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iverglas Donating Member (1000+ posts) Send PM | Profile | Ignore Fri Jan-30-04 07:11 PM
Response to Reply #1
8. facts? details?
There is far less freedom of press there than there is here

That's a pretty categorical statement, and one I'd expect anyone making to be able to back up with some pretty solid evidence.

For crissakes, the medium in question in all this is state-owned. The issue in such a case (as those of us who have actual public broadcasters, like the CBC in Canada, know, and as I suspect even USAmericans familiar with PBS/NPR know) is the extent to which the state and the broadcaster operate at arm's length, which the UK and Cdn governments have made a political commitment to do with their public broadcasters.

And that is a political issue. The state could simply shut down the BBC, or the CBC here, and that would not be a freedom of the press issue, any more than it would be if Rupert Murdoch shut down all his newspapers in the US.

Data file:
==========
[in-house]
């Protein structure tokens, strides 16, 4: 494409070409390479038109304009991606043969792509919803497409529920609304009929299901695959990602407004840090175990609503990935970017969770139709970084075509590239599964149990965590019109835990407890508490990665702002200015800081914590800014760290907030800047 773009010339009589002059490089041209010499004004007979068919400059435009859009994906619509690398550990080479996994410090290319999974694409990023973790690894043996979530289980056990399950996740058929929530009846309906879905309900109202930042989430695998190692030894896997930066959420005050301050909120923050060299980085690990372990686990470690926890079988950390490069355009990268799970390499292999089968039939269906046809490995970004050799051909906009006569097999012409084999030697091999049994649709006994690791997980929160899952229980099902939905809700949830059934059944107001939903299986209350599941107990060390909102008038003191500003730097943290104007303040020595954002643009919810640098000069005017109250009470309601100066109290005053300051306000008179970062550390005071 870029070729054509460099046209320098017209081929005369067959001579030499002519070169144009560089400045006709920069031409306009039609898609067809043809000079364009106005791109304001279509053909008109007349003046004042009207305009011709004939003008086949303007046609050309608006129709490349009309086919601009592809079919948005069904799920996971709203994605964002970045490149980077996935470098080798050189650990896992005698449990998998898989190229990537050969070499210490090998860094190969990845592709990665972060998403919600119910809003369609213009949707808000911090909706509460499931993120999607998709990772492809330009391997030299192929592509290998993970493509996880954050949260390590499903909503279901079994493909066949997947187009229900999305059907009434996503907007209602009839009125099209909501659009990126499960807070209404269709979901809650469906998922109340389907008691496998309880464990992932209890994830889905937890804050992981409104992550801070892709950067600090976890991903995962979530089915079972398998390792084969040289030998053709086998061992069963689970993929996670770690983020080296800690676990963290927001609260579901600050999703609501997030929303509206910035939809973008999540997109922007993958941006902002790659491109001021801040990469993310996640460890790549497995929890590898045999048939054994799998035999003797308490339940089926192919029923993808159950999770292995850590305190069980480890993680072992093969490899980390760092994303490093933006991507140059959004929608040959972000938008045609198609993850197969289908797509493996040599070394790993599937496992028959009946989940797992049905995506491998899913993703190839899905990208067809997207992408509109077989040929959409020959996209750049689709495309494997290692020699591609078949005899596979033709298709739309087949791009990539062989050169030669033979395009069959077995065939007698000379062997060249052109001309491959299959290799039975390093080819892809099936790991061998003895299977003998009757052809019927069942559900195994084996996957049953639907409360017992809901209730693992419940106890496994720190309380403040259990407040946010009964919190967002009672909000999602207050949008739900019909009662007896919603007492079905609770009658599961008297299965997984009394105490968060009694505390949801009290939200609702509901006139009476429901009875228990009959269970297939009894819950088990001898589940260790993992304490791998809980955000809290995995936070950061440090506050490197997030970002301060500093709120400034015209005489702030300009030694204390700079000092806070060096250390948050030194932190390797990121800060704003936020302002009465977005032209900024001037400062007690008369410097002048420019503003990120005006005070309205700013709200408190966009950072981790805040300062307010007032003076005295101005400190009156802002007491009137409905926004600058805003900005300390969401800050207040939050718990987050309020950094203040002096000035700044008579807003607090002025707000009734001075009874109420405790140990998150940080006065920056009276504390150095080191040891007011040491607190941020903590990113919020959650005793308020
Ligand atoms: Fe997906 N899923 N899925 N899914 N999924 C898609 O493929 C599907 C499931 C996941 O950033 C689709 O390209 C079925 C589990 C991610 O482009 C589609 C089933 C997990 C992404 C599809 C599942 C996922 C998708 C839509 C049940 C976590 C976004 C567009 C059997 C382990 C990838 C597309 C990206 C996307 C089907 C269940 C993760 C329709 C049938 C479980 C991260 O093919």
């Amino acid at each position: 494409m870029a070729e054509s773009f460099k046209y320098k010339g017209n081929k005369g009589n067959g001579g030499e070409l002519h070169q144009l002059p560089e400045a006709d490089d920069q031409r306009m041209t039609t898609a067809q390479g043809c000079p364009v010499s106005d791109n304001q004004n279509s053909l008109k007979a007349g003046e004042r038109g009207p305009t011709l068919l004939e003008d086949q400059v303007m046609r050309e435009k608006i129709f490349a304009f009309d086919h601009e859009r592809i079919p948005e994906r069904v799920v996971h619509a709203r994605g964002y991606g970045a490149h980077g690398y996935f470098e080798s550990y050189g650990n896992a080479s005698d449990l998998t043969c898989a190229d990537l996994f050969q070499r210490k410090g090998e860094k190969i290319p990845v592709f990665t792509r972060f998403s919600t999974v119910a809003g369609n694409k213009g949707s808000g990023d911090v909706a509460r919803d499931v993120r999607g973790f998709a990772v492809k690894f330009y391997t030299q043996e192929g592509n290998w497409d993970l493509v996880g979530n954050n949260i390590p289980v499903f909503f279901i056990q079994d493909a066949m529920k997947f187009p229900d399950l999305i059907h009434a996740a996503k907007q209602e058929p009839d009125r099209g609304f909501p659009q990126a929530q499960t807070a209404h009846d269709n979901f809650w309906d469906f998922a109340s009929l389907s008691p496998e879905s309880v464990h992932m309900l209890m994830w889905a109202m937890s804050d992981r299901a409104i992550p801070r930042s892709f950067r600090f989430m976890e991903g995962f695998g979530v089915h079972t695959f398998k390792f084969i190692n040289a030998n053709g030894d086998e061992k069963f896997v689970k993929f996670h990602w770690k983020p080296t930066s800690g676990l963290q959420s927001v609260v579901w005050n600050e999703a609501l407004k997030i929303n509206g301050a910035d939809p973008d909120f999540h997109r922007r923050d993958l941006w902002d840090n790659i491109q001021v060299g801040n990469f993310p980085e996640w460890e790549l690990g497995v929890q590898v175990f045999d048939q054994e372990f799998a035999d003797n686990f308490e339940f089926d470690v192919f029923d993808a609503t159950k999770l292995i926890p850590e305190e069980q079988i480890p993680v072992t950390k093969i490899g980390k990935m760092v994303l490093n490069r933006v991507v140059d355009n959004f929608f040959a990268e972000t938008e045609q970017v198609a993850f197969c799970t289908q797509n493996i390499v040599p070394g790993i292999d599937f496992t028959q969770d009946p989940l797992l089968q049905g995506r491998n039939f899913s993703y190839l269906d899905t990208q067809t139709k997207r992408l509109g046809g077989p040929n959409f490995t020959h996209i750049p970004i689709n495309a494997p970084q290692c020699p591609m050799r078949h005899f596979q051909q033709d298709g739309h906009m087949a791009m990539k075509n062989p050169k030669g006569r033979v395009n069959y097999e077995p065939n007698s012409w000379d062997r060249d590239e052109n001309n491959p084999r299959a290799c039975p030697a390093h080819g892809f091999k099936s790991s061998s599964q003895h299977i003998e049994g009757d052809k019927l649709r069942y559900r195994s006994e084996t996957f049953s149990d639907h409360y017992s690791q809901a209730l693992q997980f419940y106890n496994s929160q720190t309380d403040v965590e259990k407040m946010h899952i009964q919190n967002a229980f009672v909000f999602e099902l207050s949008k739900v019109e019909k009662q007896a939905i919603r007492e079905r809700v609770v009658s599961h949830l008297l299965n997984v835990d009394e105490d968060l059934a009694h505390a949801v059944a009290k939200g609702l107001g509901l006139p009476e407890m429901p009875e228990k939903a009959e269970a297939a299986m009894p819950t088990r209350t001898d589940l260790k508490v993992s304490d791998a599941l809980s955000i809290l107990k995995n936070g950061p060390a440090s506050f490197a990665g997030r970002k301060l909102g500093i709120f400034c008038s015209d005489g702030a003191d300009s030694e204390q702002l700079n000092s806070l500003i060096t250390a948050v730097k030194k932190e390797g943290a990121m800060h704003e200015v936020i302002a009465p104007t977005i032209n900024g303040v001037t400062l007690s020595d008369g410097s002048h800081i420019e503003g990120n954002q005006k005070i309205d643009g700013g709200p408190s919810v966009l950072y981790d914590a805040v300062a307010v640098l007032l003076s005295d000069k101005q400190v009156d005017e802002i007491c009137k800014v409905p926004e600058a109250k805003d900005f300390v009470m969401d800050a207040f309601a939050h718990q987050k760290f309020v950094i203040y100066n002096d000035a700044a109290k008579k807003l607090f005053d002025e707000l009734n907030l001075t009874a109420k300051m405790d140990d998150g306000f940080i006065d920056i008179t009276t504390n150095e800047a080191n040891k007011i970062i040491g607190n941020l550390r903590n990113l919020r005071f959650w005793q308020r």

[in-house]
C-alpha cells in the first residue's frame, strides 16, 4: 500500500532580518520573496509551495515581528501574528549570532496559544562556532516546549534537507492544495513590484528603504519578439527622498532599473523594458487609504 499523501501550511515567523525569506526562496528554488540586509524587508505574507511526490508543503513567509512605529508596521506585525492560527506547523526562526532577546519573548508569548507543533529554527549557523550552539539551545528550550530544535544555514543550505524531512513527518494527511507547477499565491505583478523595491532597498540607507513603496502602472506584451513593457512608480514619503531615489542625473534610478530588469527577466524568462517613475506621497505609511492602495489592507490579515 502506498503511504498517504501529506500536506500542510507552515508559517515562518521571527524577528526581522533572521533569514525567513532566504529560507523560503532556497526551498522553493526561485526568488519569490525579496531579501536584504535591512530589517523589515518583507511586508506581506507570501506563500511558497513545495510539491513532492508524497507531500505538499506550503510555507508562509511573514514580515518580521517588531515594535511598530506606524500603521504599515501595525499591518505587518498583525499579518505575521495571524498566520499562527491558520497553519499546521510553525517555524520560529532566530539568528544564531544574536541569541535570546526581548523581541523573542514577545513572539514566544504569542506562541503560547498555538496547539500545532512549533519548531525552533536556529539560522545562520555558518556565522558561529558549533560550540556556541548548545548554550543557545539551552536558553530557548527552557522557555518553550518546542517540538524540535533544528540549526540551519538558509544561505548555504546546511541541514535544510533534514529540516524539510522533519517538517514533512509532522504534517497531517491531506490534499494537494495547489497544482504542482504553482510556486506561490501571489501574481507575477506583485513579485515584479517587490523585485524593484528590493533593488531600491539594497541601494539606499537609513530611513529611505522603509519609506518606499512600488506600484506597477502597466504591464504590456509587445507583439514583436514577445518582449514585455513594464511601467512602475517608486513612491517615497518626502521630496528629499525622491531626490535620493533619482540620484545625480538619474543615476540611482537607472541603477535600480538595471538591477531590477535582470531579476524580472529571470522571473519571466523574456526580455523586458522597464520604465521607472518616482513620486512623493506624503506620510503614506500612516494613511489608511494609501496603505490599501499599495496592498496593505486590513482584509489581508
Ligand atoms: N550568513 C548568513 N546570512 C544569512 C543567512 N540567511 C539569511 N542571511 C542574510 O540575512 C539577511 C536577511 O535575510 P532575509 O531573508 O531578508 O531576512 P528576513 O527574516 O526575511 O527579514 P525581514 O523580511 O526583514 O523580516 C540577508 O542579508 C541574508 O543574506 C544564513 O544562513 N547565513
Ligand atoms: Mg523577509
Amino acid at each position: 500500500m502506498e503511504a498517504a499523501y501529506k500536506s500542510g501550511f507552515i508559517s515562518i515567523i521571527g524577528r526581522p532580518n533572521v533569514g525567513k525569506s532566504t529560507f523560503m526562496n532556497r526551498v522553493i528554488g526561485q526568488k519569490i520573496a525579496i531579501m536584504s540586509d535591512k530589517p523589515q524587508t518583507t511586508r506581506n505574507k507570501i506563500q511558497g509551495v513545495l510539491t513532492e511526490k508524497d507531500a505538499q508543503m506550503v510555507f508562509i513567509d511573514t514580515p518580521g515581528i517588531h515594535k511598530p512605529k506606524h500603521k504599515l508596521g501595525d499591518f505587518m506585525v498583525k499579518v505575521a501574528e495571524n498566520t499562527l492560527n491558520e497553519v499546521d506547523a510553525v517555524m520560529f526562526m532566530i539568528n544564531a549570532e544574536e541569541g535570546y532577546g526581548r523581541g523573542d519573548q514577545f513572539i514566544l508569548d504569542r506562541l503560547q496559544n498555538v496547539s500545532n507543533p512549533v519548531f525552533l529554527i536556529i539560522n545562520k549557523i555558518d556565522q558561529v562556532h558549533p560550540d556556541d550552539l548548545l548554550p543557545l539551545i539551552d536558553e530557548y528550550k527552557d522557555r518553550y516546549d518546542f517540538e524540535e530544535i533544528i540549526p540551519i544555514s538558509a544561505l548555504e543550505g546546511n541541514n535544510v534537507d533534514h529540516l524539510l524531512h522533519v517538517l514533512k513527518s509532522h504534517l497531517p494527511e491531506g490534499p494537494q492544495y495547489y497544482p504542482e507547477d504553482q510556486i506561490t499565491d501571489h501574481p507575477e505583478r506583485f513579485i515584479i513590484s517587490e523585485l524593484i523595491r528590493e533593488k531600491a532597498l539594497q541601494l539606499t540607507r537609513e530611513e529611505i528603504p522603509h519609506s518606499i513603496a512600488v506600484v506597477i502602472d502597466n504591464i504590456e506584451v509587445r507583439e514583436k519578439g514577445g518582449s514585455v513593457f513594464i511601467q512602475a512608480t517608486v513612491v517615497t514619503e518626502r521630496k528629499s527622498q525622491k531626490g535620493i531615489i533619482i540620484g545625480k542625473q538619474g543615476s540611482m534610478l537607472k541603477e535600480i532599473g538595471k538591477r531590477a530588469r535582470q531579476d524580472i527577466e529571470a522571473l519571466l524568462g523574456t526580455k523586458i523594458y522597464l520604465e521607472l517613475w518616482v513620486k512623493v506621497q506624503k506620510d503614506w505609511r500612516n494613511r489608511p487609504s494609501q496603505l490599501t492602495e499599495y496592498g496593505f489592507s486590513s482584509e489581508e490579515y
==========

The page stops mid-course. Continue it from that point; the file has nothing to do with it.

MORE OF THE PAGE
(Yes, it might be a sad day for the public in terms of access to information, but it would *not* be a violation of freedom of the press, because the governments are not under an obligation to fund television networks any more than Murdoch is under an obligation to print newspapers. Corporate convergence in the media is a sad thing for the public's access to information too, but it isn't a violation of freedom of the press either.)

I would think that this was why there was a judicial inquiry in the first place -- because the BBC is state-owned, and to preserve (appear to preserve, in this case, perhaps) the arm's length relationship and prevent the government from simply stomping in and sending heads rolling, there had to be an "independent" inquiry.

Obviously, it wasn't particularly independent. But that's a political issue, and that is how the employees and public there seem to be treating it -- as government interference in an agency that it is supposed to keep its distance from, for political purposes.

I doubt that they would greatly appreciate sweeping indictments of their desire or competence to acquire rights or protect their rights.


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